- “We did your exercise this morning at our Wellness Morning Report for the Pediatric Residents and rotating students. It was very well received (although they argued some of what the ‘experts’ said, of course!). The feedback was it was a fun team-building activity, and that they’d like you to develop something pediatric specific!”
- “Was a worthwhile exercise.”
- “It was interesting that since we didn’t really know each other, it was easy to state and share my opinions.”
- “It was a fun way to think about how decisions are made within teams and how individuals with different capabilities and levels of exercise work together to solve problems. The exercise had great practical relevance to show the types of challenges a multidisciplinary interprofessional team encounters in caring for patients.”
- “A great exercise for team building that has a medical application.”
- “I had questions about how the ‘right’ or ‘expert’ answers were chosen, but overall enjoyed the activity, and it helped us practice consensus-building.”
- “I enjoyed participating in the team, collaborating as well as watching leaders emerge.”
- “The exercise was fun. I was impressed how much better the scores were after working in a team.”
Medical educators and trainers are often looking for content-appropriate materials to use in various training sessions. One area that has a great deal of material, team development, uses experiential activities in the form of survival exercises to expose and reinforce the topics of communication, decision making, leadership, and conflict management. Unfortunately, there were no survival-type exercises that were medically related. To remedy this, the medical emergency during flight has been specifically designed for medical professionals in conjunction with team training. While the activity works well with most medical specialties, anesthesiologists and pharmacists may have slightly different views on the ranking of the items. The focus should be on the approaches that teams use in determining the ranking. Trainers who use this activity will appreciate that it focuses on both medical knowledge and team dynamics. For the facilitator, there is very little preparation required; the major role for the facilitator is to observe team dynamics and debrief the results. This activity can be used in a stand-alone mode or to support other team topics, such as communication or decision making. Based on the success so far of this activity, we plan to develop other such exercises with a medical focus.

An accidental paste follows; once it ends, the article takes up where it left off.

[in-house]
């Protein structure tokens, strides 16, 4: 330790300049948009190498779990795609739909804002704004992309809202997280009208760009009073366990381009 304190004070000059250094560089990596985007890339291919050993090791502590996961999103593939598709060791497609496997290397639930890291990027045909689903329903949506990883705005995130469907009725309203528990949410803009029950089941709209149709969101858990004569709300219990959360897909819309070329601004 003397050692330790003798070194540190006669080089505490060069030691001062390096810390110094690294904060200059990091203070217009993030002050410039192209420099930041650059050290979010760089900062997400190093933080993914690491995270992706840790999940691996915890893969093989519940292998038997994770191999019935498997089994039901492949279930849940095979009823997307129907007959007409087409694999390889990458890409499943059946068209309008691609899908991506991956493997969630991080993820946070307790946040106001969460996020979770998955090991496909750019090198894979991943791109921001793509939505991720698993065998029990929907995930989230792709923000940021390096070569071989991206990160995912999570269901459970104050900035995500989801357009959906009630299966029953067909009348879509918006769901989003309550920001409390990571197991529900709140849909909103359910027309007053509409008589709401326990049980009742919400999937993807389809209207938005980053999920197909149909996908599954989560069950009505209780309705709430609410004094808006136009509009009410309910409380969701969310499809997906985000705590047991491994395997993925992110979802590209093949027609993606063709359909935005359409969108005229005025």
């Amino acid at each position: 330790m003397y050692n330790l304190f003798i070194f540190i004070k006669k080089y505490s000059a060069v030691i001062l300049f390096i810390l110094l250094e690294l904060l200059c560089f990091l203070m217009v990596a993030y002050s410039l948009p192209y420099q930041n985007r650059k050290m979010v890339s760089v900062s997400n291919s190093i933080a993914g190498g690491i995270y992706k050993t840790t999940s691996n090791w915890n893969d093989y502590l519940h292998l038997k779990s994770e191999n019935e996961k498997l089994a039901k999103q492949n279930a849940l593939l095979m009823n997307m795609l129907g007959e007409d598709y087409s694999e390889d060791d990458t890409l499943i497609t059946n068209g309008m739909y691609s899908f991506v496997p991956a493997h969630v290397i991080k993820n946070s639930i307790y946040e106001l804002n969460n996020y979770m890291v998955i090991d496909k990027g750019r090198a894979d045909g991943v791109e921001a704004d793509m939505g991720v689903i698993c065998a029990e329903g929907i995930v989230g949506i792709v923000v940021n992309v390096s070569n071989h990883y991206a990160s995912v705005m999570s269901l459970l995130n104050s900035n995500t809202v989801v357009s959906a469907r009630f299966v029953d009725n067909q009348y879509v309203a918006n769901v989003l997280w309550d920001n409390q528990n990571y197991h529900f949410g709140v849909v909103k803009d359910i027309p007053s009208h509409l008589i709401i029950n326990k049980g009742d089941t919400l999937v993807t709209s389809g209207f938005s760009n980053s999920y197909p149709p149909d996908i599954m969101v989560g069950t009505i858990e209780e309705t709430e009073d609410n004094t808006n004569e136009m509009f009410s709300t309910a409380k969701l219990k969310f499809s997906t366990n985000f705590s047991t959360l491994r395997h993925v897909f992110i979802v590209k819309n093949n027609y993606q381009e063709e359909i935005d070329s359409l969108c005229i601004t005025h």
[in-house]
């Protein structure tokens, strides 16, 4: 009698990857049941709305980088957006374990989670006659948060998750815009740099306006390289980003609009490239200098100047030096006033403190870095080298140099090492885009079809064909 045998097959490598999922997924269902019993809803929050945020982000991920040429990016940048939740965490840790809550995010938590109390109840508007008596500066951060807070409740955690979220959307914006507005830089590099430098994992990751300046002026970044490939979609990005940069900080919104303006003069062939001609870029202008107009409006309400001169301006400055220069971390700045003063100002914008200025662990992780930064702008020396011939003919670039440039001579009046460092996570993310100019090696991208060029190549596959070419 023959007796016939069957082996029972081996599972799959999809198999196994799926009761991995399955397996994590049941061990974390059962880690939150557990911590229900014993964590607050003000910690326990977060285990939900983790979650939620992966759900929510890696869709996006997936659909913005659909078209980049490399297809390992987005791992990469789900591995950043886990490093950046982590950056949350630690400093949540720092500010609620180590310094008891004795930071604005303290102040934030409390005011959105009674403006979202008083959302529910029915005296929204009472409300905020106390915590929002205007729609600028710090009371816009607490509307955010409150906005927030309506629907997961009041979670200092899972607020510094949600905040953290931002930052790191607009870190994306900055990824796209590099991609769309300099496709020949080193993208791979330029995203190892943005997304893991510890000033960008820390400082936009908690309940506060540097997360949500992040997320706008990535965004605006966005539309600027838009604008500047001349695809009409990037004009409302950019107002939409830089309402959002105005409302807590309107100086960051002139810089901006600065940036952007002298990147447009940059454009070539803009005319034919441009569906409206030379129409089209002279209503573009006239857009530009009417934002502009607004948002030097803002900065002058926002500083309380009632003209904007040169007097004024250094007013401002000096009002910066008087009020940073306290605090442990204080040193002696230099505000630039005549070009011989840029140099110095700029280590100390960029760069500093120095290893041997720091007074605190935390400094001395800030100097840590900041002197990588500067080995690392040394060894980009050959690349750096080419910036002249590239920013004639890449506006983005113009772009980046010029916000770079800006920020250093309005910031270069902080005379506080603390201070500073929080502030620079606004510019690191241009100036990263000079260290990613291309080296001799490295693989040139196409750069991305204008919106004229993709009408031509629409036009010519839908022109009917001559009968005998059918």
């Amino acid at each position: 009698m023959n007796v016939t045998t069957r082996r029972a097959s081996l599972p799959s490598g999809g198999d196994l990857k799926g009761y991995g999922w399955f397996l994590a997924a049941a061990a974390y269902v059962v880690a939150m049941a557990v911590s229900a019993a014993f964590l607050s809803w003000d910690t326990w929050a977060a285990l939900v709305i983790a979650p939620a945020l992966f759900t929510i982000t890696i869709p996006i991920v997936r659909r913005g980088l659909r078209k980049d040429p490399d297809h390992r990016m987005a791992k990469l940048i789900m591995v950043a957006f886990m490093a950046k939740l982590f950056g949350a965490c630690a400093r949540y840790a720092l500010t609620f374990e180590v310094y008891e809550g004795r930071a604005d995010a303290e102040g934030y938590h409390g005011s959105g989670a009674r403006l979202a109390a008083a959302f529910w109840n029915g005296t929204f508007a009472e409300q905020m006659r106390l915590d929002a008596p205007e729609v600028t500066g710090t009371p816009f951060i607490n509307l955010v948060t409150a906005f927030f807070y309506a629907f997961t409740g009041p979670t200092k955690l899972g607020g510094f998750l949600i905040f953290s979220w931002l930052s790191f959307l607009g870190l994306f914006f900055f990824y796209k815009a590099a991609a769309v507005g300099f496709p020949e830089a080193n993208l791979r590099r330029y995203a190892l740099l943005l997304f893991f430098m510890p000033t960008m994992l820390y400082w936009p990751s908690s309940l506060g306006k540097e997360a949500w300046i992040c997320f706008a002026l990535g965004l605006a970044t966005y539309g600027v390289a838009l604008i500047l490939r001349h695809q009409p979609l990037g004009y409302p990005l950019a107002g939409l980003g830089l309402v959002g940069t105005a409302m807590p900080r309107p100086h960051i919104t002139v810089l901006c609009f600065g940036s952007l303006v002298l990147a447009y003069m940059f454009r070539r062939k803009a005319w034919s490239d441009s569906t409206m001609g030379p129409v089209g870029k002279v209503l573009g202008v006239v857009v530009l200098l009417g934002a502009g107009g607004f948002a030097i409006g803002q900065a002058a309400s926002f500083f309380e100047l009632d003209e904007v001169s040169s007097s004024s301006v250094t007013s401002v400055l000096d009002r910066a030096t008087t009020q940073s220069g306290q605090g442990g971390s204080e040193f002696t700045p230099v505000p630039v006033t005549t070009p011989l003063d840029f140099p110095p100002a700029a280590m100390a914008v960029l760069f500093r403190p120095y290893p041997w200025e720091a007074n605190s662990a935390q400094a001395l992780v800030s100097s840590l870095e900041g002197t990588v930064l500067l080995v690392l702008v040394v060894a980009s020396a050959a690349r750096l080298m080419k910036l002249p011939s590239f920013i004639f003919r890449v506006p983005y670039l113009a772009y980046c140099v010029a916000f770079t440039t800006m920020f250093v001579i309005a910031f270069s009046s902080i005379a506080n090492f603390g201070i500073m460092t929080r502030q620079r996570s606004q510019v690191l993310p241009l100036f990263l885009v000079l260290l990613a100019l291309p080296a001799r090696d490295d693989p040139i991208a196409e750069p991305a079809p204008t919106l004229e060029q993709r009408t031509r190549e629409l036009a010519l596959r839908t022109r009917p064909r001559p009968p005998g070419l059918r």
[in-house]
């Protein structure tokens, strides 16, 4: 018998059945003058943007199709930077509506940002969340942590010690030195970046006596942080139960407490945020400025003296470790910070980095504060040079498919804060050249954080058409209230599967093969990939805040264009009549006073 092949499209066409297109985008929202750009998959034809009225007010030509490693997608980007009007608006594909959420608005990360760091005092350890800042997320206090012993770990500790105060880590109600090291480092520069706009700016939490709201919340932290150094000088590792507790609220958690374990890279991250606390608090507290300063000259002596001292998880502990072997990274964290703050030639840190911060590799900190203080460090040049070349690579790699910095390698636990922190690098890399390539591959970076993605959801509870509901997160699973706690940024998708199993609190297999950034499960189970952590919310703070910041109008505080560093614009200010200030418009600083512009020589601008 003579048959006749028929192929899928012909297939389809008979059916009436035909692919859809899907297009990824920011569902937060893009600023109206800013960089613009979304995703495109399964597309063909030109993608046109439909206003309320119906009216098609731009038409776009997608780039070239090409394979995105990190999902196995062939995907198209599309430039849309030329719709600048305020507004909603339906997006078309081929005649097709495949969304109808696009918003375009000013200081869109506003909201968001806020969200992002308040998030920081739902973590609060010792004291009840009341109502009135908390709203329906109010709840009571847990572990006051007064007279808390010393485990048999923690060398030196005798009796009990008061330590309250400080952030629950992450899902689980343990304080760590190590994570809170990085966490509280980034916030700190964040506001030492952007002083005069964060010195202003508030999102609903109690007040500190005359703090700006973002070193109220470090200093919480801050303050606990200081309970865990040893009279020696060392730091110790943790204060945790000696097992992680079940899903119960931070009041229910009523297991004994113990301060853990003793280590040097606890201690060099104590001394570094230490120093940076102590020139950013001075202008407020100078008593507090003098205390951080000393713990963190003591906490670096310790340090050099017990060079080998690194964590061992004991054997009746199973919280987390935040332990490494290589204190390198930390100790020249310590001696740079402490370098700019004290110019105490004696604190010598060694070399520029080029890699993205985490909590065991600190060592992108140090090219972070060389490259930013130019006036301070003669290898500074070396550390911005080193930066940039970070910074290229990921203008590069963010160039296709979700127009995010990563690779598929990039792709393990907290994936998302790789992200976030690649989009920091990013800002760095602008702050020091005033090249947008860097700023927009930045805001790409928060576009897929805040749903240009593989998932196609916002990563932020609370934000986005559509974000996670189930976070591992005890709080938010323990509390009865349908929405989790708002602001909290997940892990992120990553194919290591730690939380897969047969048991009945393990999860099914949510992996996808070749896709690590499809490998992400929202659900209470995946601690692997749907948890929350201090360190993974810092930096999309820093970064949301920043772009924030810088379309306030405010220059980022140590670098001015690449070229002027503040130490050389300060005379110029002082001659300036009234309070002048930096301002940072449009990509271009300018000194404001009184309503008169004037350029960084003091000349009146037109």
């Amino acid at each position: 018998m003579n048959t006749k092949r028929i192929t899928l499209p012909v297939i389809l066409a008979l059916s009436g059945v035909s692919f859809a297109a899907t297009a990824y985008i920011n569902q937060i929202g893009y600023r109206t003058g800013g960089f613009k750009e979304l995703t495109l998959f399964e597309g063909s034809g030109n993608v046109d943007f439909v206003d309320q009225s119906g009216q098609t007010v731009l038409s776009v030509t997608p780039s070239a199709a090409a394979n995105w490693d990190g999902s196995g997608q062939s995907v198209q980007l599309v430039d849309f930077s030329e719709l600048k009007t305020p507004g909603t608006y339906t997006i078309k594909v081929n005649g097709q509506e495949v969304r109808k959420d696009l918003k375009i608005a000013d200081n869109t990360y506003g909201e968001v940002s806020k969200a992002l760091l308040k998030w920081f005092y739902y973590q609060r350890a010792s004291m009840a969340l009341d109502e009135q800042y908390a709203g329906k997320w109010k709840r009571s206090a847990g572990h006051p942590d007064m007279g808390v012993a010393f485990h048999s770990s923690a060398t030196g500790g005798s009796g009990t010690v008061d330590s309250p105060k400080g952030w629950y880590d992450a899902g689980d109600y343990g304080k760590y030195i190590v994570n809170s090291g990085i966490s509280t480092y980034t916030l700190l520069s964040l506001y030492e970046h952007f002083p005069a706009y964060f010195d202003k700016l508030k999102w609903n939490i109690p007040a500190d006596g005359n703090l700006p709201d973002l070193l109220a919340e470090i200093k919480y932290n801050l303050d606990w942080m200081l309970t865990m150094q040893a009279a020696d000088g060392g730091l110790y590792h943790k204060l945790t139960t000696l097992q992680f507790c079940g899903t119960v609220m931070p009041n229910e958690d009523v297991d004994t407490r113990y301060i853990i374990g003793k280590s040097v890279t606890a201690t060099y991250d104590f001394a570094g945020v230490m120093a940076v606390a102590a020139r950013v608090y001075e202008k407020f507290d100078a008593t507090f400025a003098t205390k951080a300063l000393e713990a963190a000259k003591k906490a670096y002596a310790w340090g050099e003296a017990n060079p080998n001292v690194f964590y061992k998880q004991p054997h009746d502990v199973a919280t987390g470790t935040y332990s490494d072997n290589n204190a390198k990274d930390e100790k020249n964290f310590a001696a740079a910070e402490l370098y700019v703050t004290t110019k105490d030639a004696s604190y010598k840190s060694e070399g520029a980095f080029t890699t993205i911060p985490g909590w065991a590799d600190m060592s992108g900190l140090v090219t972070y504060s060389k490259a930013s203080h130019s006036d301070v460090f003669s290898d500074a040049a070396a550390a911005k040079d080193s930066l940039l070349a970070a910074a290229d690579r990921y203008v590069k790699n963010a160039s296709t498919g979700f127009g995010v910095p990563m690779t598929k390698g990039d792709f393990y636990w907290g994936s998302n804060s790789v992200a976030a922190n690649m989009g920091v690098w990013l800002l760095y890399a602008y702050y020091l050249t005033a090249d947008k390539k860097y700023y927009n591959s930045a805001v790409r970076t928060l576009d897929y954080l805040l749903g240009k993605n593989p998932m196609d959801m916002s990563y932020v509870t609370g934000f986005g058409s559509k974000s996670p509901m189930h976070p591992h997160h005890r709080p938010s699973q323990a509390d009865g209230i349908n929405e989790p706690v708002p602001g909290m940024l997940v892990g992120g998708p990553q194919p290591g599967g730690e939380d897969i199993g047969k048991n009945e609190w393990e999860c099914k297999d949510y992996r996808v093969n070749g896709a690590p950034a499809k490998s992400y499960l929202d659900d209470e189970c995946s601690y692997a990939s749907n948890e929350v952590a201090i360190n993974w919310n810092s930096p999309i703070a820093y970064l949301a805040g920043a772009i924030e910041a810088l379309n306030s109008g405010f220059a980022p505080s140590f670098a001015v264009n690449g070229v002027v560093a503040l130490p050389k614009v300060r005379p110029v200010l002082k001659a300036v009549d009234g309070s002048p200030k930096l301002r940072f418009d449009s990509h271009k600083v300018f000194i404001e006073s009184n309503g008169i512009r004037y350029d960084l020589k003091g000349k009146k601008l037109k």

None to report.
None to report.
Reported as not applicable.
- Yetton PW, Bottger PC. Individual versus group problem solving: an empirical test of a best-member strategy. Organ Behav Hum Perform. 1982;29(3):307-321. https://doi.org/10.1016/0030-5073(82)90248-3
- Rogelberg SG, Rumery SM. Gender diversity, team decision quality, time on task, and interpersonal cohesion. Small Group Res. 1996;27(1):79-90. https://doi.org/10.1177/1046496496271004
- Johnson DW, Johnson FP. Joining Together: Group Theory and Group Skills. 4th ed. Englewood Cliffs, NJ: Prentice Hall; 1991.
- Jordan PJ, Troth AC. Managing emotions during team problem solving: emotional intelligence and conflict resolution. Hum Perform. 2004;17(2):195-218. https://doi.org/10.1207/s15327043hup1702_4
- Eady PM, Lafferty JC. The Subarctic Survival Situation. Plymouth, MI: Human Synergistics; 1975.
This is an open-access article distributed under the terms of the Creative Commons Attribution license.
Received: August 12, 2016
Accepted: December 21, 2016